Insomnia

Medications are utilized in our society today based on two primary trends in scientific culture: medicalization and biomedicalization. Medicalization was the advent of consumer drugs. Although doctors had previously made many of their own remedies, large scale factory production and the discovery of antibiotics in the 1950s helped society accept medicine into daily use. The original use of medications during this time was to control the human body and strange symptoms through medical interventions. Health was considered to be the absence of disease and the role of medicine was to normalize the body. The opinions of doctors influenced society as a whole and allowed them to expand their role into areas of society such as gambling, alcohol abuse, homelessness, and cults. In 1985 biomedicalization began to take hold, which involved the enhancement of the human body. Medications became commercialized and medical knowledge began to diffuse down to the consumer.

It seems to me that medicalization illustrated the new acceptance of medical knowledge as “truth.” As stated in lecture, doctors had the keys to this new knowledge, so their role in society expanded as people began to value their opinions more and more. This led to the expansion of medical boundaries as described in the paper by Peter Conrad and Deborah Potter. ADHD was formerly a syndrome attributed to only children, but as the doctoral descriptions of the disease relaxed, the syndrome began to be diagnosed in adults as well. Biomedicalization, on the other hand, seems to reflect our culture’s capitalistic tendencies and our desire as a human race to improve our conditions. As stated in Katz’s paper, the surgery room became a place of ritualistic behaviors and served as a place where people expect to enter ill and exit healed. Also, people began to look at pills as a way to make their symptoms go away. This was described especially well in the film, Pill Poppers, which shows how drug companies do everything they can to find the next big cure.

The condition I chose to write about this week is insomnia. I feel like this is often a misunderstood and misdiagnosed disease (often by the patient). A popular drug called Rozerem ran an ad a few years ago that tried to use humor to convince the viewer that it would cure their insomnia. The ad may be viewed here: http://youtu.be/wdpOIaGnzvA?list=PL7A12F93DCF55AB64. In the advertisement, an average guy can’t sleep and is confronted by Abraham Lincoln and a groundhog at the dinner table who are awaiting a game of chess. The average guy seems to represent the average person in our culture who is stressed about work and can’t sleep. Insomnia is presented by Lincoln and the groundhog as being common in more than 50% of adults a few times a week. The narrator then pitches Rozerem as the way to fall asleep when you have insomnia. The drug is presented as having no possibility of dependence so that you can start taking it when you need it and stop taking it when you don’t. This advertisement seems to be trying to convince you that you do have insomnia and that you Rozerem is the only dependence-free cure. This echoes biomedicalization in that the drug is commercialized, the patients will often diagnose themselves, and the drug is offered as a way to improve your abnormal sleeping.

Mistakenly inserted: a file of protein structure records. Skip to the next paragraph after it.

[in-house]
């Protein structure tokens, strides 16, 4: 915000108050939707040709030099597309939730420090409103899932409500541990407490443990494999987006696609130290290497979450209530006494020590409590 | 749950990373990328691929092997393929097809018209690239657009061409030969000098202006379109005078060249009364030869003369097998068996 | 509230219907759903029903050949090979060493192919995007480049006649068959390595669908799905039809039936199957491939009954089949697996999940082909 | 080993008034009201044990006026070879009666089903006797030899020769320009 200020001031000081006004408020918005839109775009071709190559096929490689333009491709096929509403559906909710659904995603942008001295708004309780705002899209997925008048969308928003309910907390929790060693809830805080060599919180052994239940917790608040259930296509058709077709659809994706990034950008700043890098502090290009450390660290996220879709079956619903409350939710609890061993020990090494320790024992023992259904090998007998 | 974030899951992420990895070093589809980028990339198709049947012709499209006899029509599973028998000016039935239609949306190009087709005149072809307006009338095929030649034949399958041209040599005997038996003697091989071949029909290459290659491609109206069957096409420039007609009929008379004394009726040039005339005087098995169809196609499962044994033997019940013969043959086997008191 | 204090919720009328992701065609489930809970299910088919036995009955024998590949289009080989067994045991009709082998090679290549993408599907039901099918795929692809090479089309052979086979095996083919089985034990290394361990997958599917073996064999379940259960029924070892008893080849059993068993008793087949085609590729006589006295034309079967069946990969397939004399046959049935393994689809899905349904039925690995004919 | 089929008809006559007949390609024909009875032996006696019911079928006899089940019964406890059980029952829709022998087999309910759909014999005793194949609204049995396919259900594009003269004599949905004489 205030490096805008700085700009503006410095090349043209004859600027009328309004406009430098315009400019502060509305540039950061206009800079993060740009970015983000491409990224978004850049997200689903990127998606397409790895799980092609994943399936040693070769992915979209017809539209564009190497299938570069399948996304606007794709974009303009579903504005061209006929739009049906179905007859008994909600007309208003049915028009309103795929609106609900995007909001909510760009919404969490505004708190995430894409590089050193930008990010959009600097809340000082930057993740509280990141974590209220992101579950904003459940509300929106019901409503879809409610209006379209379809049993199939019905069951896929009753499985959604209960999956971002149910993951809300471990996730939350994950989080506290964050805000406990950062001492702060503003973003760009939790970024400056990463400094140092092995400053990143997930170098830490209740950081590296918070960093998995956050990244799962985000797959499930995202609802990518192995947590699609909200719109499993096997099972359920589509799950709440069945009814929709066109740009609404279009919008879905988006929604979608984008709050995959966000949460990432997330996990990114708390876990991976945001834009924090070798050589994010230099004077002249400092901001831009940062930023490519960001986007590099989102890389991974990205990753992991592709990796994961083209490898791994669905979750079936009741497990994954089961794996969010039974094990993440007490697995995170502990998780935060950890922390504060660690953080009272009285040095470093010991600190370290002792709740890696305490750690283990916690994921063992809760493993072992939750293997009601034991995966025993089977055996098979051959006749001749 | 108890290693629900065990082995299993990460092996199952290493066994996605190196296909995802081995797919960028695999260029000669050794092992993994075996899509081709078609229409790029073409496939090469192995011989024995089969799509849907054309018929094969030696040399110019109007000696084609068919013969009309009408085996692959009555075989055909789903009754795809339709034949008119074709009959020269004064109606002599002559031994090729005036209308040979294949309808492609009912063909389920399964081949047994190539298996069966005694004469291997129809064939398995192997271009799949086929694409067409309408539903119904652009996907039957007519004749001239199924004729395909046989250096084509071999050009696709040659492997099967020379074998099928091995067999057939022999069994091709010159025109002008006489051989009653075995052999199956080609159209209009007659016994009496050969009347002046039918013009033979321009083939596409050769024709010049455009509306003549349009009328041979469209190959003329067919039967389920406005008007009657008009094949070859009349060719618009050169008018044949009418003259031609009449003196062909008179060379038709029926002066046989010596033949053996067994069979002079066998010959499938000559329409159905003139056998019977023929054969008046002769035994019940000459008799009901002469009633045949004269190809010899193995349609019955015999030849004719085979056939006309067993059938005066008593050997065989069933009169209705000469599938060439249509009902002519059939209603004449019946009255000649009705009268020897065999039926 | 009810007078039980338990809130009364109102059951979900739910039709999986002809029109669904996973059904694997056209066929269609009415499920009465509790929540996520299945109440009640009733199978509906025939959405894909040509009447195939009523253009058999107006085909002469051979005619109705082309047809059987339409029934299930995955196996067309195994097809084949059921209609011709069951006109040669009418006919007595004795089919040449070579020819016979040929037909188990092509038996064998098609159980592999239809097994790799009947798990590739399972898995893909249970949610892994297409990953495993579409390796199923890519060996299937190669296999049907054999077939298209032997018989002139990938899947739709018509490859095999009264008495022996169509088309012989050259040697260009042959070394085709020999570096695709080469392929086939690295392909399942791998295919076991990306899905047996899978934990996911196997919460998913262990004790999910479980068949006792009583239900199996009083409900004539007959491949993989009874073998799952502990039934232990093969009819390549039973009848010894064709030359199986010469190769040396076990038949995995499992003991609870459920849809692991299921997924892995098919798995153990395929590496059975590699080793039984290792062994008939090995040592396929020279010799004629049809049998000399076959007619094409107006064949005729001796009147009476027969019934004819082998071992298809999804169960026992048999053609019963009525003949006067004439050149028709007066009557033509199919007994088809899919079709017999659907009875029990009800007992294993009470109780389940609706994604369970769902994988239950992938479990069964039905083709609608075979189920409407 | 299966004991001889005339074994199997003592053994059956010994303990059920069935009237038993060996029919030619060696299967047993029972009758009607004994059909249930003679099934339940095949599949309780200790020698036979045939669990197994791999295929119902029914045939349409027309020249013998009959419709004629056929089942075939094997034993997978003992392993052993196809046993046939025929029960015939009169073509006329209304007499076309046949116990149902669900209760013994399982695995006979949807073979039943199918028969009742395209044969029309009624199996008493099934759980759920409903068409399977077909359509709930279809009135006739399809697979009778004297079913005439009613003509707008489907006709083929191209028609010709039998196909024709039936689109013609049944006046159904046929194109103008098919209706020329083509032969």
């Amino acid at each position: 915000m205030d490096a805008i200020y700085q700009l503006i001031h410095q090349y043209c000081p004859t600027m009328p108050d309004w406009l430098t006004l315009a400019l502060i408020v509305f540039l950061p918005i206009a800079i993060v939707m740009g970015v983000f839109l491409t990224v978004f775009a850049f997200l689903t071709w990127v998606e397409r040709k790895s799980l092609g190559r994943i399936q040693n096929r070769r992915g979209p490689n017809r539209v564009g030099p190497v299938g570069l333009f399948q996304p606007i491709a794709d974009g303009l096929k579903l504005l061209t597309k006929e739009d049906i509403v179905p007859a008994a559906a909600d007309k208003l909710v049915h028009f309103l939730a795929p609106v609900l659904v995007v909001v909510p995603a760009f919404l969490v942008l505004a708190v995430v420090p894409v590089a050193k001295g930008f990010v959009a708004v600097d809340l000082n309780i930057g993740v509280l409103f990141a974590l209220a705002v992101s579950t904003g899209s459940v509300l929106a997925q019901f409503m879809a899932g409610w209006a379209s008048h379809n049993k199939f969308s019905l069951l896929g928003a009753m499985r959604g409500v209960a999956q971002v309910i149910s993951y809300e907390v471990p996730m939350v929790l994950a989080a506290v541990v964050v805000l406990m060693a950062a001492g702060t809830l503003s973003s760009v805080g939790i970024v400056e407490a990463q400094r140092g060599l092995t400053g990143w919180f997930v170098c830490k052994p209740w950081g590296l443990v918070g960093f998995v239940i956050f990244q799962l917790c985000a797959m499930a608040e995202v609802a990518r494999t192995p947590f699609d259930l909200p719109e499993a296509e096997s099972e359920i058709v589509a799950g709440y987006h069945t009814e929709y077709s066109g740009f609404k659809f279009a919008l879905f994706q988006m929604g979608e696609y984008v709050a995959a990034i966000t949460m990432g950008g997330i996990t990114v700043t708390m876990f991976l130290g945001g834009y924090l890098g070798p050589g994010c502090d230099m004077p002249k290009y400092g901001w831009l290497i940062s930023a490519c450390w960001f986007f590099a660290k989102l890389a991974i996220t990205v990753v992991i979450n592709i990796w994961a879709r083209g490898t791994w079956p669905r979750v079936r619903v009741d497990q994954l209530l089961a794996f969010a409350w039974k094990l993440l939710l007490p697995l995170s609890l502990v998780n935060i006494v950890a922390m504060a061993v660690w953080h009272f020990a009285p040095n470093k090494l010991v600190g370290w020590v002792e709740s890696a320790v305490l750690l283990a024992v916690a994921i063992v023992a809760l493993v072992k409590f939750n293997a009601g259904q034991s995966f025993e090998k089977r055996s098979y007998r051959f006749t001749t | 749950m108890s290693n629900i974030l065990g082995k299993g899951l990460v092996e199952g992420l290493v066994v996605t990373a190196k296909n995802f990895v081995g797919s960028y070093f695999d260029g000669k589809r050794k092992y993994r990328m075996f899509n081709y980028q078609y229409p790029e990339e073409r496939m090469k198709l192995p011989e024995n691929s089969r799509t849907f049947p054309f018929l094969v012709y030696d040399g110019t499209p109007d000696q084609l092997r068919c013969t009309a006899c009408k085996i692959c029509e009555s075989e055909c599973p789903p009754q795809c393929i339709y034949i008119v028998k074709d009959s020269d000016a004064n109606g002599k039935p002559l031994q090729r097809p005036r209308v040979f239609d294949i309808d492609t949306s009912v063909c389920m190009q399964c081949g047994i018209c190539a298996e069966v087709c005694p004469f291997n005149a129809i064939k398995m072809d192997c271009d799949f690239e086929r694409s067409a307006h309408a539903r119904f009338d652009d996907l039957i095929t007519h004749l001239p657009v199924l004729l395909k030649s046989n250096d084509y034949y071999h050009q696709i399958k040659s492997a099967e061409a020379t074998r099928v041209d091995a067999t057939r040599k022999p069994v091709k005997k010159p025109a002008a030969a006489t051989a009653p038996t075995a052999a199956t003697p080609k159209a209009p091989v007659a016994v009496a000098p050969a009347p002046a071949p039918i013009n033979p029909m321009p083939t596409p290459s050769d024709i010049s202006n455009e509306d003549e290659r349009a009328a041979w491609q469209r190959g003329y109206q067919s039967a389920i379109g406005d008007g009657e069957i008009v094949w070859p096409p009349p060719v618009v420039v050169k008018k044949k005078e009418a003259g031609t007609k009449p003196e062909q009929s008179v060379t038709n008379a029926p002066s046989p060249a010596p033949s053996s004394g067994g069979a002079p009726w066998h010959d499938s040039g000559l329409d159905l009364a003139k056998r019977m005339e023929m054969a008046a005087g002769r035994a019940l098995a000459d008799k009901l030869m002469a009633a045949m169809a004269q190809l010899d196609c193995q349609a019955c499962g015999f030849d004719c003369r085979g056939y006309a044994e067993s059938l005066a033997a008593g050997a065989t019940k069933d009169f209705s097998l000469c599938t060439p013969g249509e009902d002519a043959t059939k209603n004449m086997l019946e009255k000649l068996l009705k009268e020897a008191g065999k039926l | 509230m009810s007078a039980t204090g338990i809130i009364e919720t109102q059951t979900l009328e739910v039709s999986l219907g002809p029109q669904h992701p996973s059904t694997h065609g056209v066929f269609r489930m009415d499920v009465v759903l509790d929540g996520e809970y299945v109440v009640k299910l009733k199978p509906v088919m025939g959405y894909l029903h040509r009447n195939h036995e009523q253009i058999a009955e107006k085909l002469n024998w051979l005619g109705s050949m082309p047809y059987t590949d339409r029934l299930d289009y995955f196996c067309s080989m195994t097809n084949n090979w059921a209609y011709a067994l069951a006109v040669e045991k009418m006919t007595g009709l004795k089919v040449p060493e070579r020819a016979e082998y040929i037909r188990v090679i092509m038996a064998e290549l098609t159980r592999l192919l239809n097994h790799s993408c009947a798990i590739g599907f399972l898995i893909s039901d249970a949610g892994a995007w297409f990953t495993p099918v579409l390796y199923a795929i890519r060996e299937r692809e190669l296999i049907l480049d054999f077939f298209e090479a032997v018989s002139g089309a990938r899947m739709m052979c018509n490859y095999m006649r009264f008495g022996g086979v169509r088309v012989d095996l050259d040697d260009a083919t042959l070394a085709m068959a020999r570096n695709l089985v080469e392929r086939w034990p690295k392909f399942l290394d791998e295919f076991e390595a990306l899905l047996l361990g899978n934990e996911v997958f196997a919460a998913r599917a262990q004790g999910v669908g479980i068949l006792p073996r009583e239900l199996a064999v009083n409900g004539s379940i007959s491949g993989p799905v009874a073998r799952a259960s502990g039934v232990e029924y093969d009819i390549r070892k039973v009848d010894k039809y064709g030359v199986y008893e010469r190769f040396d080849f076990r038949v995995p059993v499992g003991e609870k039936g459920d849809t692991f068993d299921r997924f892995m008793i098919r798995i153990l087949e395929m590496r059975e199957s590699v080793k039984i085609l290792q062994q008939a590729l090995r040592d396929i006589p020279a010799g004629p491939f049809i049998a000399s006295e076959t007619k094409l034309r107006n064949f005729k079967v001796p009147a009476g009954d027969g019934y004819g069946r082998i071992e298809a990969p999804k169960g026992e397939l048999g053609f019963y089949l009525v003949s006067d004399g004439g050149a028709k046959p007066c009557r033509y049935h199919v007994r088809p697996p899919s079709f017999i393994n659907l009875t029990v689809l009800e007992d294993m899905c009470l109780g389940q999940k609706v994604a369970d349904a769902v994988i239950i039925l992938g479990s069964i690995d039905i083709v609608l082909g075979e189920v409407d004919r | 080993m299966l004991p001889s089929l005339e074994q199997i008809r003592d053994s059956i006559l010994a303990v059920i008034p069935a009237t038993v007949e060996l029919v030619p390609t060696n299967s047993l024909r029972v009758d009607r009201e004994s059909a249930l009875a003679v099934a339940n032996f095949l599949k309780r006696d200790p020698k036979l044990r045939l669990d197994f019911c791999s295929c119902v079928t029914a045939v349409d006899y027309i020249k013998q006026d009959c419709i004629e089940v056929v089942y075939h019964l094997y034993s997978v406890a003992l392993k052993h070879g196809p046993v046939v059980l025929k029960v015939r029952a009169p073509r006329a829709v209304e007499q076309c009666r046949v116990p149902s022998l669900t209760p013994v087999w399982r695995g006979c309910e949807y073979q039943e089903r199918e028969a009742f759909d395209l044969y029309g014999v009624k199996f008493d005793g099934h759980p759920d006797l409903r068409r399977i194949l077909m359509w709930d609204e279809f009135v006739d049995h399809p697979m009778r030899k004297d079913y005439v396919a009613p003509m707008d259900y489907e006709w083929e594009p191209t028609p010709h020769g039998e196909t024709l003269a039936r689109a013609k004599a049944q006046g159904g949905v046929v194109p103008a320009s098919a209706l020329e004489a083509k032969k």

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  1. Naomi Fleischmann says:

    The fact of the matter is that every night people around the world are either not getting enough sleep or have a restless night. Insomnia seems to have grown in the number of diagnoses over the past many years, and I would place money on there being a correlation with, what seems to be, an upward trend in how many jobs a single person holds. This is simply speculation, but from what I can tell, more people are in need of more jobs than ever before which has led to increased stress levels. Any doctor would tell his patient that he may not be sleeping well if he is feeling stressed or overworked. Historically as a person grows older he is tasked with more responsibilities, and this trend is not different in today’s world. There should be no surprise then that research has shown that, “the prevalence of insomnia symptoms generally increases with age” (Ohayon). In terms of looking at an increase in insomnia diagnoses from a cultural point of view, the trend is still logical. The culture of today is one that is driven by how productive, successful, and accomplished a person can be. These added stressors are all the more reason to have insomnia. Society has come to the point where it is no longer acceptable to simply do one’s best, he must be able to do better than his best. In order for people to keep up with the fast-paced highly stressful world, they will require medication that allows them to have a good night’s rest, and be completely refreshed every morning. For this reason, insomnia is becoming a more dangerous illness to have because it puts one behind at the workplace, which means that medication is almost required in order for a person with insomnia to keep up.

    “How Is Insomnia Diagnosed? – NHLBI, NIH,” National Heart, Lung, and Blood Institute, accessed August 1, 2014, http://www.nhlbi.nih.gov/health/health-topics/topics/inso/diagnosis.html.

    Maurice M. Ohayon, “Epidemiology of Insomnia: What We Know and What We Still Need to Learn,” Sleep Medicine Reviews 6, no. 2 (April 2002): 97–111.

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